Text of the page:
Referring to the opinion of a section of people who believe that private industries operate on selfish motives, Raksha Mantri said, “There is a need to understand the concept of economy; the fine line between selfish motive and profit motive. The profits of private industries reach crores of families in India, due to which the economy of this country is running. If private industries do not work on a profit motive, they will not be able to contribute to the economy. ‘Profit is not selfish, Profit is legitimate benefit.”

Rajnath voiced the importance the government attaches to the small-scale industries and listed out a number of decisions taken to ensure their welfare. These include MUDRA scheme, launched in 2015, under which a provision was made to provide collateral-free loans to MSMEs. The government also provided additional credit worth crores of rupees for MSMEs during the COVID-19 pandemic.

Raksha Mantri also enumerated the unprecedented steps taken for MSMEs in the defence sector.

“We are the first government which imposed restrictions on itself for the import of weapons. We released five positive indigenisation lists, under which 509 equipment have been identified, the manufacturing of which will now take place in India.

“In addition, four positive indigenisation lists for Defence Public Sector Undertakings (DPSUs) were also promulgated, under which 4,666 items were identified, that will be manufactured within the country.

“To ensure adequate demand assurance for our domestic industries, we reserved 75% of the defence capital acquisition budget, which amounts to approximately Rs one lakh crore, for purchases from local companies. These steps will strengthen our MSMEs and make them Aatmanirbhar,” he said.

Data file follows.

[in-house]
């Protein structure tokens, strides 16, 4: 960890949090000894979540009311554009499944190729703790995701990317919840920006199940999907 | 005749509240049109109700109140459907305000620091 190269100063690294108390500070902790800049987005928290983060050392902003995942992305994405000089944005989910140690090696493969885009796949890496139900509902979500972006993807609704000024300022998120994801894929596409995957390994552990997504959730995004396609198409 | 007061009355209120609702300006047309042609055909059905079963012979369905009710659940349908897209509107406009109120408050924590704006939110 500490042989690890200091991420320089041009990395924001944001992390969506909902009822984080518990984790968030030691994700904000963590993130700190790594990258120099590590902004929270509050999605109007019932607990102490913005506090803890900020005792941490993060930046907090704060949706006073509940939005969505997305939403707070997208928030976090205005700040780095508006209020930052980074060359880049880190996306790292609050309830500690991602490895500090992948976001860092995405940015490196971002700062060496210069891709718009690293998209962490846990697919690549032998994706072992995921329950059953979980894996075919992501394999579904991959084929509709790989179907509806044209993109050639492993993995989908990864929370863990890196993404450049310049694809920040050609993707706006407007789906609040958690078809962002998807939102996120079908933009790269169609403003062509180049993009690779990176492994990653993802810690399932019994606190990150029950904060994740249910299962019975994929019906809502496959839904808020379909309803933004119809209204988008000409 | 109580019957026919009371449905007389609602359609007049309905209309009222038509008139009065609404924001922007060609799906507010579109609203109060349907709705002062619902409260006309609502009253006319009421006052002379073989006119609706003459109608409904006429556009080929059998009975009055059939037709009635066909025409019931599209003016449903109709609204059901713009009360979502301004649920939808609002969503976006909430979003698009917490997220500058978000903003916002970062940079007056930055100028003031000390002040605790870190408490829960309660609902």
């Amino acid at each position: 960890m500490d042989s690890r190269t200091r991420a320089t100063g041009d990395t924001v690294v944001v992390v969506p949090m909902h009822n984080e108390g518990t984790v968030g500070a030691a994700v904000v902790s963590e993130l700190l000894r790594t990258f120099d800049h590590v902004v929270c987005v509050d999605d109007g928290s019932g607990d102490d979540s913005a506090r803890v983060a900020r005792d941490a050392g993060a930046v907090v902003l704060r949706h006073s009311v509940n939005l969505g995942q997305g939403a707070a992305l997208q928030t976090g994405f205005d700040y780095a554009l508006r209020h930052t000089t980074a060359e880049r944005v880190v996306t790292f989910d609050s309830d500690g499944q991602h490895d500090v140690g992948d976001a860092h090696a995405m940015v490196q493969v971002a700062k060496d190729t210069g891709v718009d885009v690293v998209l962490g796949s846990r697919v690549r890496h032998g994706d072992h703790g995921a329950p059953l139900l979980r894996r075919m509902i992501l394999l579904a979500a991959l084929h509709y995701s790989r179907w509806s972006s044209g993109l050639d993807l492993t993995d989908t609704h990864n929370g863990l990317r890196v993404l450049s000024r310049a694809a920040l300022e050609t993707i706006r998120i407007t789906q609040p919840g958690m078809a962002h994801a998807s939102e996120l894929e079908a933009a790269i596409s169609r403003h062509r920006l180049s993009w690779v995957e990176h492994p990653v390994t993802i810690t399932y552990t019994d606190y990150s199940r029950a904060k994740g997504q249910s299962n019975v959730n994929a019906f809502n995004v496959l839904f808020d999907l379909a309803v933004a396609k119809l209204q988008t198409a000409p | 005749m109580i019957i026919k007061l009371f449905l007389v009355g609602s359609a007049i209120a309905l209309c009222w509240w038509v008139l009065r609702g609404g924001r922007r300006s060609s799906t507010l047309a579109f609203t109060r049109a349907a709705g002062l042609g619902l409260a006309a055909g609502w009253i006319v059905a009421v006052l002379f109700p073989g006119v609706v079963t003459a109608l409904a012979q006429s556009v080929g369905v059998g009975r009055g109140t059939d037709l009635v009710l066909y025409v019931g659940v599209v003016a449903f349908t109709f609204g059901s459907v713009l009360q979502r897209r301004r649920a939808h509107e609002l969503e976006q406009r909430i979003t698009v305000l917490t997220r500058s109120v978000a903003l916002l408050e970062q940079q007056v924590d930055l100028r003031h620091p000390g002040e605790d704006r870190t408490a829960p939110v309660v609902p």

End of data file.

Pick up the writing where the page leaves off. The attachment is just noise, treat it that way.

Rajnath also referred to the Innovations for Defence Excellence (iDEX) initiative, which was launched to invite new ideas in defence manufacturing through start-ups and innovators.

He added that iDEX Prime was launched to support projects, requiring support beyond Rs 1.5 crore up to Rs 10 crore, to help the start-ups in the defence sector.

Raksha Mantri termed Laghu Udyog Bharti as a bridge between the government and the industry.

“As an institution, Laghu Udyog Bharti should make the government aware of the problems of small industries. We will find solutions as soon as possible. It has another important role. The government and society have some expectations from industries.

“As an industry association, it should work in line with those expectations. As much responsibility as the industry has towards its balance sheet and profit and loss statements, it also has the same responsibility towards the nation.

“You should ensure that you provide top-quality and cost-effective products. You should take care of the interests of all the stakeholders. Keeping the environment in mind, the use of clean technologies must be promoted,” he said.

Rajnath appreciated the fact that small industries of the country are progressing well through Laghu Udyog Bharti. He exuded confidence that India will become self-reliant and a global manufacturing hub in the times to come, if the industries continue to move forward with hard work and dedication.